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International student workers occupy and win!

Prerna Subramanian

June 16, 2023
Hundreds of students faced with deportation have been occupying the CBSA site on Airport road for more than 2 weeks. The constant demo has brought support from labour, faith and community organizations. And the fight has paid off. The Federal government has stayed all the deportations until investigations can be completed. 
The students had fallen victim to a scam perpetrated by unscrupulous immigration agents who had sent them fraudulent admission letters. This is a far too common type of fraud used to exploit international students for financial gain. 
Deportation of these students must be understood within the broader context of forced/compulsory migration, a phenomenon influenced by the dynamics of neoliberal globalization and unequal development. The threat of deportation for these students highlights several key aspects of forced migration. Firstly, it emphasizes the geographical disparities that drive individuals to migrate from less privileged regions to more developed areas, whether within their own country or across international borders. Seeking improved opportunities and living conditions, these students ventured to Canada, a relatively advanced nation compared to their places of origin. This underscores the economic inequalities and limited prospects that propel individuals to seek a better life elsewhere.
Secondly, forced/compulsory migration disproportionately affects vulnerable populations who are unable to fulfill their basic material and subjective needs in their home countries. In this particular case, unscrupulous recruiters exploit the aspirations of these students, enticing them with false promises and ensnaring them in precarious situations where their futures are endangered. Motivated by a desire for better education and future prospects, these students fall prey to individuals who exploit their vulnerability for personal gain. Threat of deportation of these students also reflects the exportation of labor resources from their countries of origin to Canada. This transfer of labor contributes to the restructuring of global labor markets, where countries with higher demands for skilled labor attract migrants from regions with limited opportunities. The deportation of these students disrupts their efforts to contribute their skills and knowledge to the Canadian society they have become a part of. This loss of talent and contributions emphasizes the detrimental impact of expulsion on both the affected individuals and the destination country.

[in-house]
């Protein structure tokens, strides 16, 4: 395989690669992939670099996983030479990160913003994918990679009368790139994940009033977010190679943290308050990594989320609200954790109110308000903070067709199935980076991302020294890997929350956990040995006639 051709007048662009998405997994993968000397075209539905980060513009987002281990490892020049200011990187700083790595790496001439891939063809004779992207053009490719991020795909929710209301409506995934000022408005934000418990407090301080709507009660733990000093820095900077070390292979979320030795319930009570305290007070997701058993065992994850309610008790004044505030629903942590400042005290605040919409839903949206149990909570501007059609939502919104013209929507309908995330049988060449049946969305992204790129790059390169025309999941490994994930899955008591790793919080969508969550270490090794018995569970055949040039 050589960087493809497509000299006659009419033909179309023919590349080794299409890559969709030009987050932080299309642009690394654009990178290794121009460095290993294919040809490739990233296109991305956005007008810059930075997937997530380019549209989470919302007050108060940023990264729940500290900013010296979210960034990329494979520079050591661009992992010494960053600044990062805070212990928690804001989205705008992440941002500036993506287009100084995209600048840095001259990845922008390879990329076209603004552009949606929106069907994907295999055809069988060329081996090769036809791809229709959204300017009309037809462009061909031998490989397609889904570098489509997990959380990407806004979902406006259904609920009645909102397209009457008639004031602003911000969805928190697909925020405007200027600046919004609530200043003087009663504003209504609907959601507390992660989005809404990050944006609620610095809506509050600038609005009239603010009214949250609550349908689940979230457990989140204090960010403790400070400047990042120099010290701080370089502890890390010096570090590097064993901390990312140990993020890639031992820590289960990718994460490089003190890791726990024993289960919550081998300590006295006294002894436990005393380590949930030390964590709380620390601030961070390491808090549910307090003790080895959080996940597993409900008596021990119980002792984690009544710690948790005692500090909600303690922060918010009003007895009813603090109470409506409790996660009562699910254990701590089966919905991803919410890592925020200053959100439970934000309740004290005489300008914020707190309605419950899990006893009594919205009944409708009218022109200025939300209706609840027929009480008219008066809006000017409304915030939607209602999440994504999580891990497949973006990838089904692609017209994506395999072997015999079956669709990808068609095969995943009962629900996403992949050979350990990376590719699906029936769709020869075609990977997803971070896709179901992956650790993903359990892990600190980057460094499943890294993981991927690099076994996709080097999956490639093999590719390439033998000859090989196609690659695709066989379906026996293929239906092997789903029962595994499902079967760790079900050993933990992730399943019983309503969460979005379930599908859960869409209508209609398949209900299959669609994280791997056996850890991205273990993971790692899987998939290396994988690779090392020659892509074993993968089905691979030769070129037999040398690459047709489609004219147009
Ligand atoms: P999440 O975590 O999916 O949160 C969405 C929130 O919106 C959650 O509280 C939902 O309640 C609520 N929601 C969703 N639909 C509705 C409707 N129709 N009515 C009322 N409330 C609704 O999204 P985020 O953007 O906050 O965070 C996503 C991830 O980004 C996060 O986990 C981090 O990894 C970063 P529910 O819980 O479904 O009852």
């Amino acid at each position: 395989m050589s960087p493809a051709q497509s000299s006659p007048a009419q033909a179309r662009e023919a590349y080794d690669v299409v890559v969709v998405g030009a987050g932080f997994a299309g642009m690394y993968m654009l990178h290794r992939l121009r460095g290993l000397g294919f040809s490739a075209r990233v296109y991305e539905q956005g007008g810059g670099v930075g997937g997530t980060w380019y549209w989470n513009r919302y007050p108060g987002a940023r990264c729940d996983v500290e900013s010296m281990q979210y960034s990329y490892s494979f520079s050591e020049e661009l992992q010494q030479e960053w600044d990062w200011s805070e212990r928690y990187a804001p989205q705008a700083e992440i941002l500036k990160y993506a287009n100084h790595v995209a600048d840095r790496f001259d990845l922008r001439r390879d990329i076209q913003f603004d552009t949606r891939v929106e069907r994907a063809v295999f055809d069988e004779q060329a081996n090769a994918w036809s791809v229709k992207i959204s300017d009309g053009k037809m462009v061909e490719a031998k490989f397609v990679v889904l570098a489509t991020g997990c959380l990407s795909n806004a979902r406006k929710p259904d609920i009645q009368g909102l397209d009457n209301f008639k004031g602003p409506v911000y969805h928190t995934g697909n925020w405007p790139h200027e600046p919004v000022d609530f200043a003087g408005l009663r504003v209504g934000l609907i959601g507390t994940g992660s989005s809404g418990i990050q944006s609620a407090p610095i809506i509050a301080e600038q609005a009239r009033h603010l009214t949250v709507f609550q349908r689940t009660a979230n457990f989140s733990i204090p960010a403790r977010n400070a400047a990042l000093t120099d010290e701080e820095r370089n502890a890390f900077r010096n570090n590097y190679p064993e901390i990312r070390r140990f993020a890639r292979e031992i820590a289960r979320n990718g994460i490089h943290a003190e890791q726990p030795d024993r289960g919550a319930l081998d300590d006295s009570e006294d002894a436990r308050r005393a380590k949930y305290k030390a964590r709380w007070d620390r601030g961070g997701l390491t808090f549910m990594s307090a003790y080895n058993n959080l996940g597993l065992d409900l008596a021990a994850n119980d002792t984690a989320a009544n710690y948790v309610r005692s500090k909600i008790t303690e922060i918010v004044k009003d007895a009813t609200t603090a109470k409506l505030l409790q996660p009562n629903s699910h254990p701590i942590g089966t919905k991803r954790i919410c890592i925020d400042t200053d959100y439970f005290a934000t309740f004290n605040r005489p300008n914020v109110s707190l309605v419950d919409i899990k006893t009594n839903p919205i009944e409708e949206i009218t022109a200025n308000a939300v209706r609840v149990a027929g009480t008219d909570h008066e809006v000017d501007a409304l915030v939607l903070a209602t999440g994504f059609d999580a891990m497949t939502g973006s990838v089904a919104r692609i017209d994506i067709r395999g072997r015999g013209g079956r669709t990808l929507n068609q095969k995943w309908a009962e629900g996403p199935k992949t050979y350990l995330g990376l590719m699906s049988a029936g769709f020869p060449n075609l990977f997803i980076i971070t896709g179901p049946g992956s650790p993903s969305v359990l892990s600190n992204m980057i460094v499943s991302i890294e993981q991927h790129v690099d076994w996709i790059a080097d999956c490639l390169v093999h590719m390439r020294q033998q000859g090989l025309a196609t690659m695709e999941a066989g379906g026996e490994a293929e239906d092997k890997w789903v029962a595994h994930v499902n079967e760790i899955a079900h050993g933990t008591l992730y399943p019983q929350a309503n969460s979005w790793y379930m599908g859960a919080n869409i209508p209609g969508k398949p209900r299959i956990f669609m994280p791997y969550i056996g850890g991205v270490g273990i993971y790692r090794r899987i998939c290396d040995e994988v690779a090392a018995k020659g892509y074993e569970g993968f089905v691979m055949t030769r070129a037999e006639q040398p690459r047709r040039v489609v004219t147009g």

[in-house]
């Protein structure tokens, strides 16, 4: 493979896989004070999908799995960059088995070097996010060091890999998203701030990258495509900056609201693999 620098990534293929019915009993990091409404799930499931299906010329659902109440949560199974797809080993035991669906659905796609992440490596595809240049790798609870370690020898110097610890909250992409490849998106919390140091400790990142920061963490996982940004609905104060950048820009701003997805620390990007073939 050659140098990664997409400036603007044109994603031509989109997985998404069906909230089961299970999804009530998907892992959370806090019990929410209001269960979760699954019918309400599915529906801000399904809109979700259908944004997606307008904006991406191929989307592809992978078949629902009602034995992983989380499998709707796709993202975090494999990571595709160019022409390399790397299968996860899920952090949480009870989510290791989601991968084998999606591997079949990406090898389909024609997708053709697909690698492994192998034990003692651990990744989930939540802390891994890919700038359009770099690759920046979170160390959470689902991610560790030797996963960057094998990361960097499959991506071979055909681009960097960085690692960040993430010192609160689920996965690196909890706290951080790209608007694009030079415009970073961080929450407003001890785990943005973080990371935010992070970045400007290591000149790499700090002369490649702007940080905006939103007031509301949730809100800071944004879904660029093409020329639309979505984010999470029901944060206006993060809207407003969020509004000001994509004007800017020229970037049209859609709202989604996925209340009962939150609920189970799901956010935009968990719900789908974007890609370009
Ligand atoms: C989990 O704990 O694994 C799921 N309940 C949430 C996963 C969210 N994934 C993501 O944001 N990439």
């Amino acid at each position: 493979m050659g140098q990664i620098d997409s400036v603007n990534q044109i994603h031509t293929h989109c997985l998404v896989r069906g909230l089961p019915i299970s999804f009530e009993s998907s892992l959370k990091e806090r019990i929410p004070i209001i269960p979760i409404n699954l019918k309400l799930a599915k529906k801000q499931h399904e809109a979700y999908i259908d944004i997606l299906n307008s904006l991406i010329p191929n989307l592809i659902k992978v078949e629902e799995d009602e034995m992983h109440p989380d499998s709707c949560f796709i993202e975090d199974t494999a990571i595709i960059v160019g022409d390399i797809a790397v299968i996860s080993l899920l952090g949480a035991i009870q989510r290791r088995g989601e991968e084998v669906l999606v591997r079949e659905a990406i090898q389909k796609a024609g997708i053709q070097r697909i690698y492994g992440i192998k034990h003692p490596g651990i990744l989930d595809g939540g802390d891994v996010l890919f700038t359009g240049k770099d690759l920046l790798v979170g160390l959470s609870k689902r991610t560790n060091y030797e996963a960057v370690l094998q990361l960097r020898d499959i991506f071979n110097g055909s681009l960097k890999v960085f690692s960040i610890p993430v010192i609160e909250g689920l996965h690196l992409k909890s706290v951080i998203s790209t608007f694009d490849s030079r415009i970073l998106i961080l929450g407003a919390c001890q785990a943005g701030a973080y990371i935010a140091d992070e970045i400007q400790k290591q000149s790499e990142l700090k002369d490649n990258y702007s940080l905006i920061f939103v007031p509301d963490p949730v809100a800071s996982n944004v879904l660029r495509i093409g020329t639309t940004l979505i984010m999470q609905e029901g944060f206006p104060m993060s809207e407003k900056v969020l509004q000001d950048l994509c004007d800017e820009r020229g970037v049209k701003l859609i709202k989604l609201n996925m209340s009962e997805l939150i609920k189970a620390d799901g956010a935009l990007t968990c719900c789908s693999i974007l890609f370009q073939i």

But students are winning this fight, and they also require that we stand with them. As we write this, deportation orders have been stayed, in response to the protests. But the fight is not over and many questions remain.
As socialists, it is crucial to stand in solidarity with migrant students, condemning the actions of fraudulent agents, and demanding systemic change that prioritizes the well-being and rights of all individuals. To support the ongoing battle for international students, I encourage you to follow organizations such as the Naujawan Support Networkand the Migrant Workers Alliance for Change, where you can stay informed about recent developments and take part in meaningful actions.

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